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Sunday, Sep 25, 2022
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Looming Layoffs for Cash-Strapped Factories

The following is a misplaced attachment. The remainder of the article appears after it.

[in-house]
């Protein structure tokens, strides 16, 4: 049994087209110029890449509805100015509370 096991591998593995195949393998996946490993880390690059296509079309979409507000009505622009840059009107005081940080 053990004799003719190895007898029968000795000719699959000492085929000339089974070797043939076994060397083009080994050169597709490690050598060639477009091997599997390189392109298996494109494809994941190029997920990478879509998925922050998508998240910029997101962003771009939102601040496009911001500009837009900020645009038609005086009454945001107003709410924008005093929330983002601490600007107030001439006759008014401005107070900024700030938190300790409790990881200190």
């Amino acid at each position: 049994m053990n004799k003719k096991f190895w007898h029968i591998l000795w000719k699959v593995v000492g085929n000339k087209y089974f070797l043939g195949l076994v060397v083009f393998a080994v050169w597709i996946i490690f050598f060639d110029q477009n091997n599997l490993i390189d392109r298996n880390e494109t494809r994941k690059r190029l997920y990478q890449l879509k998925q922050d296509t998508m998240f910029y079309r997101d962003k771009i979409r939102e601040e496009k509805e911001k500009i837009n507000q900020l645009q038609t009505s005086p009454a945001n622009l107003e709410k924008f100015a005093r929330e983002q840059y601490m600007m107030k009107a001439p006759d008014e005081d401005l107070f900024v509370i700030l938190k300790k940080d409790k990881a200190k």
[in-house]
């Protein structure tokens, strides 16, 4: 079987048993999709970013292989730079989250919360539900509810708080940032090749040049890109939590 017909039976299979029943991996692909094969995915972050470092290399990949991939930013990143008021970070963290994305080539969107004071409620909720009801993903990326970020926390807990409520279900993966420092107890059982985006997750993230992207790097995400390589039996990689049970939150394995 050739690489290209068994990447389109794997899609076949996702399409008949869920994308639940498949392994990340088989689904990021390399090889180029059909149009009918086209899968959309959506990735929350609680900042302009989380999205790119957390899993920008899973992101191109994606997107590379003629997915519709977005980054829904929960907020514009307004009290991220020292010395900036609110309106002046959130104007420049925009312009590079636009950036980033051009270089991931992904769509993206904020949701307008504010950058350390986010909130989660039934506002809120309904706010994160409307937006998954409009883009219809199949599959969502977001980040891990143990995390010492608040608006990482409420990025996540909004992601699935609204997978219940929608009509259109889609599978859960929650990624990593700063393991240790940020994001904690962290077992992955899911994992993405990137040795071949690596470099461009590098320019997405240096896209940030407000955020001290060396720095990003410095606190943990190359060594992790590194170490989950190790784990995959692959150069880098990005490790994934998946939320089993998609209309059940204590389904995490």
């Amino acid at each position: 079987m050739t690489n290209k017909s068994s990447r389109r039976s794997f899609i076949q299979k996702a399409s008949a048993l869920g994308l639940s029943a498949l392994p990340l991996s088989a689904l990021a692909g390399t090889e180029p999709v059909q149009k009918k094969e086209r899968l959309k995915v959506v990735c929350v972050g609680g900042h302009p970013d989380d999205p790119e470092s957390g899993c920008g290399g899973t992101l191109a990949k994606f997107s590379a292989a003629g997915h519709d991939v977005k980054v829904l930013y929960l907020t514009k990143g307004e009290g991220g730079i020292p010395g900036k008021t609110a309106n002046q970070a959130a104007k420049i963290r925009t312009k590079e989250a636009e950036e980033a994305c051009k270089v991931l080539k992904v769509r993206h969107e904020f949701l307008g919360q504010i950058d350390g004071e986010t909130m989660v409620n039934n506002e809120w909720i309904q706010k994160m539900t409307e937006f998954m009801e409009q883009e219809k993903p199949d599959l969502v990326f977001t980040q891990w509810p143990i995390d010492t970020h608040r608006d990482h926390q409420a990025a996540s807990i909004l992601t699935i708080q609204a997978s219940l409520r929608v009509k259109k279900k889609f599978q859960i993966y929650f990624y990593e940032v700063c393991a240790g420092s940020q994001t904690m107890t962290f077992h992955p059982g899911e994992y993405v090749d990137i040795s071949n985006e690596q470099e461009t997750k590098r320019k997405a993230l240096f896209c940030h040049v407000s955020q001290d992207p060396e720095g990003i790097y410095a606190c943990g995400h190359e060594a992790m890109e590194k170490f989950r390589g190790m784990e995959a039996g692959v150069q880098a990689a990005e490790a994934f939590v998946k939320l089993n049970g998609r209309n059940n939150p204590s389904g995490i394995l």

By MARK R. MADLER Staff Reporter At Burbank Dental Lab, the coronavirus outbreak forced the company’s owner to go from 200 employees down to 10. A third-generation family owned firm that makes implants, crowns and dentures, Chief Operating Office Andrew Sedler said that to keep the doors open the company switched to making masks for health care professionals dealing directly with COVID-19 patients. “We are trying to do as much good as possible with the resources that we have in order to save as many people as we can,” Sedler said. As of March 31, Burbank Dental had sunk about $60,000 into the materials and development of the mask that was designed with input from health care workers. The company’s engineers then took it from there and configured the mask from the ground up, Sedler said. The company then used its 3D printers to make the masks, which have totaled about 200 so far. The masks have been sent to Northridge Hospital Medical Center in the San Fernando Valley, Children’s Hospital Los Angeles, Los Angeles County+USC Medical Center and Hollywood Presbyterian Medical Center, all in Los Angeles. Some masks were sent to hospitals in New York, Sedler said. “They have been going out and we are trying to spread them across the country,” Sedler added. Retooling Burbank Dental is not alone in how it retooled in the face of the coronavirus pandemic. Anheuser-Busch Cos. has started making hand sanitizer at its Van Nuys brewery where it produced Budweiser. Smart phone accessory manufacturer Nomad, in Santa Barbara, has partner factories in China making masks that are distributed around the world. Virgin Orbital, the Long Beach company of Virgin Group developing rockets to take payloads into low-Earth orbit, is now awaiting approval by the U.S. Food and Drug Administration to make a simple ventilator for patients with coronavirus. And while Mr. Tortilla does not make any personal protection equipment for use by health care professionals or first responders, the San Fernando company did make the transition from supplying tortillas for restaurants to producing them for retail outlets. Run by brothers Anthony and Ron Alcazar, Mr. Tortilla had been doing some retail sales but now has switched its focus in light of restaurants shutting down their dining rooms under an order from the state. “We are focusing on doing a lot more retail, but it requires more money, more capital, more production, more labor,” Anthony Alcazar told the Business Journal. The pair have invested in boxes and bags to package their tortillas as well as put more employees on the packing side of the business. But with its restaurant customers not making payments and new retail customers on payment terms of up to 60 days, the brothers are facing a financial bind. “We won’t have an income for a solid two months while we wait for payments to come in from new retail clients,” Ron Alcazar said. David Fisher, president of S&H Machine, an aerospace parts manufacturer in Burbank, knows that the coronavirus will have an impact on the business although he’s unsure what it will look like. “There’s going to be some difficult times coming,” Fisher said. Prior to the outbreak, the aerospace industry was already reeling from the decision by Boeing Co. to ground the 737 Max passenger aircraft after two fatal crashes. The Max accounted for about 8 percent of S&H’s business, Fisher said. “That has been off for quite a long time and now you put this virus on top of that. It’s going to hurt,” he added. “There are people considering layoffs as a step to save their business.” Fisher knows of at least two Valley area manufacturing companies contemplating layoffs, both members of the Southern California Manufacturers Group, which Fisher started in 2004 to facilitate sharing of information between companies. To meet the orders of state and city officials to maintain social distancing, the group’s members have turned to the latest technology. “We are using Slack (an instant messaging platform) and Zoom (video conferencing service) to have our manager meetings, so we don’t need to have groups of people in the same room,” Fisher said. Also, there is hope in the form of the $2 trillion stimulus bill from the federal government that includes $377 billion in loans and grants for small businesses. “We are planning on getting advice from our CPAs about how it applies to us and how we can use it,” Fisher said. Anthony Alcazar is also hoping to get some of the funding offered by the government. He has applied for a loan and now waits to hear back. “Without the COVID-19 funds, we are not going to make it,” he added. “I will have to lay everybody off and I will be going out of business.”

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